Proposed Floating Gas Plant to Discharge 47 Kg into Western Port Bay Each Day

by Dee McLachlan

I have written before about the oceans in the Humanity in Crisis series (e.g., Humanity In Crisis, Part 8: Missing Shoals, and the Blob). Today’s snap article is about AGL wanting to locate a floating gas plant off Crib Point in the environmentally sensitive Western Port Bay, Victoria.

And if anyone wants to voice their objection, submissions have just closed, but I was told that it was also only closing Monday.

The ABC reports:

“Energy company AGL says its proposed floating gas plant off the Mornington Peninsula will not impact nearby internationally recognised wetlands and marine parks, despite discharging up to 180 Olympic swimming pools worth of chlorinated water every day into Western Port.”

It appears AGL’s floating gas plant will discharge up to 47 kilograms of chlorine per day — exceeding safe levels for marine life in a 5-hectare area. It is no wonder environmental groups fear species will be exposed to the toxic wastewater. Oh don’t worry, AGL says it will reduce the water it takes during peak fish spawning months. Wow!

“The findings are published in an 11,000-page report it has submitted to the Victorian Government to support its push for the plant at Crib Point… [and] The document, known as an Environmental Effects Statement (EES), says the chlorine will either evaporate or dilute and will not have any adverse impact on marine plants and wildlife further away from the facility.”

The environmental groups say their findings are based on “poor science”. Shannon Hurley, from the Victorian National Parks Association (VNPA), has stated that the chlorine would affect the whole ecosystem — which makes sense.

The EES attempts to portray Western Port as a busy, degraded port, where the additional effects of the gas import project will be insignificant (EES Technical Report B, pp. 211-213). That is just not the case.

Western Port is an internationally significant marine ecosystem and is listed under the Ramsar Convention as a wetland of international significance. The local population, regular visitors, and users have high conservation values and treasure this part of Victoria. And the local councils and shires are putting forward aggressive campaigns and extensive submissions to preserve the area.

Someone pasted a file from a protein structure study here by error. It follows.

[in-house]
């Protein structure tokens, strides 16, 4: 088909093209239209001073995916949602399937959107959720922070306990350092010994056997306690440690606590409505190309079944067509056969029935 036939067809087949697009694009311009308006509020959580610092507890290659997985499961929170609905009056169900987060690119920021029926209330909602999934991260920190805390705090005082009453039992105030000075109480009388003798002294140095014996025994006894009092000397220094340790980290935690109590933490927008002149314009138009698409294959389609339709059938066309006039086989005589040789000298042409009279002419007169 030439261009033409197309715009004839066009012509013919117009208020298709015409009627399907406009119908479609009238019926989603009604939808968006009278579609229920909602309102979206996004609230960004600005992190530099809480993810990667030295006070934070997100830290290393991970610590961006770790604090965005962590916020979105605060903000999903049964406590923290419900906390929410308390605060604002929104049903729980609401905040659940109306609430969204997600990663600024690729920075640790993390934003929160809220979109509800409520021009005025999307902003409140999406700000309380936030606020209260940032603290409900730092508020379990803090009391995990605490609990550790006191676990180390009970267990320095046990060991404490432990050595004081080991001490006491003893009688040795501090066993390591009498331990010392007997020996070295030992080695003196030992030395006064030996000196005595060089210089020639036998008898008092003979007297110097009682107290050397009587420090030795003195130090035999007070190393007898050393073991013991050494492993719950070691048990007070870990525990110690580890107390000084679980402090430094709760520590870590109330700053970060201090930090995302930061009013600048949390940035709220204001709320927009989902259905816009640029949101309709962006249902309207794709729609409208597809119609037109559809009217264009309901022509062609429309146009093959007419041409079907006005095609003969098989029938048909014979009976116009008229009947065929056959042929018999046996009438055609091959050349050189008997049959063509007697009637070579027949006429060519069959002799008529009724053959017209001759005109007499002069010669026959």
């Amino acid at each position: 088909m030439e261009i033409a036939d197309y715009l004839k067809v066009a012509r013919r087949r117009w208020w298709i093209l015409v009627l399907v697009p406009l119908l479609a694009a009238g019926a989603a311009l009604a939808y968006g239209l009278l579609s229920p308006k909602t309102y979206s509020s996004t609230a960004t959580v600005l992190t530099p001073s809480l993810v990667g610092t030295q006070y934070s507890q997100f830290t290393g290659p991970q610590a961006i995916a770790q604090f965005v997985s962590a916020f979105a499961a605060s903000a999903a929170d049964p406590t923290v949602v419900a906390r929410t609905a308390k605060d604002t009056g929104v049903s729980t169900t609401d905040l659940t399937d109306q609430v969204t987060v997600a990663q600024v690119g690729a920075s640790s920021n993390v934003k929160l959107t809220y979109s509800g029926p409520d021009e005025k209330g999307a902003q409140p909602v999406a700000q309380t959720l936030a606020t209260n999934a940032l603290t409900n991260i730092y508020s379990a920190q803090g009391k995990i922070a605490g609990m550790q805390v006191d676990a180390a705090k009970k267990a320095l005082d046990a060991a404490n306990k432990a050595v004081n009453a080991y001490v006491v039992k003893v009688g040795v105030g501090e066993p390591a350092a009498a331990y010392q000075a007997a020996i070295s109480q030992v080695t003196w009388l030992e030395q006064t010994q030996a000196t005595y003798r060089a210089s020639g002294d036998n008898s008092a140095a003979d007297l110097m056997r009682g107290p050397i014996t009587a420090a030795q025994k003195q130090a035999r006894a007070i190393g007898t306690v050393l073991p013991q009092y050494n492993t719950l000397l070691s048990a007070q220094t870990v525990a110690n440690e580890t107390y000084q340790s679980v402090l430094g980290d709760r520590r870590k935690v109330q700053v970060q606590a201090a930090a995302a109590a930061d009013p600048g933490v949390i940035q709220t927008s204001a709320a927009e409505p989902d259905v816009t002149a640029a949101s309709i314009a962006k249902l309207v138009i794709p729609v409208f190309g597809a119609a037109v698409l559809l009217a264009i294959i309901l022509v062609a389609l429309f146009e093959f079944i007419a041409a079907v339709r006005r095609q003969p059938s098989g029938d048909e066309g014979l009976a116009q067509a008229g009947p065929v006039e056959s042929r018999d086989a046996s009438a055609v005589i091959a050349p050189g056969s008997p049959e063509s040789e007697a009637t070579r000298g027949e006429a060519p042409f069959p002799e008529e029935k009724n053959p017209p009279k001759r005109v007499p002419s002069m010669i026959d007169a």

But how extraordinary to claim that because it is allegedly already degraded, this gives the company license to further degrade the environment. Imagine having that attitude with your home or the food you eat. 

Western Port is visited by the endangered Southern Right Whale during winter — and the south-east Southern Right Whale is genetically distinct from the population in south-west Australia. Its population is estimated at less than 300 individuals. And then there’s Western Port’s resident dolphin population (which has never been surveyed). I heard it was a unique and isolated This is a population that is isolated from ocean populations and therefore should be better protected

Yet again, it seems corporate interests override the fragility of the planet’s systems.

Submissions to (Submissions are invited between 2 July and 26 August 2020.)

It may be too late to enter a submission. One could try. But voicing one’s objection tells the government that they need to start listening to the public.


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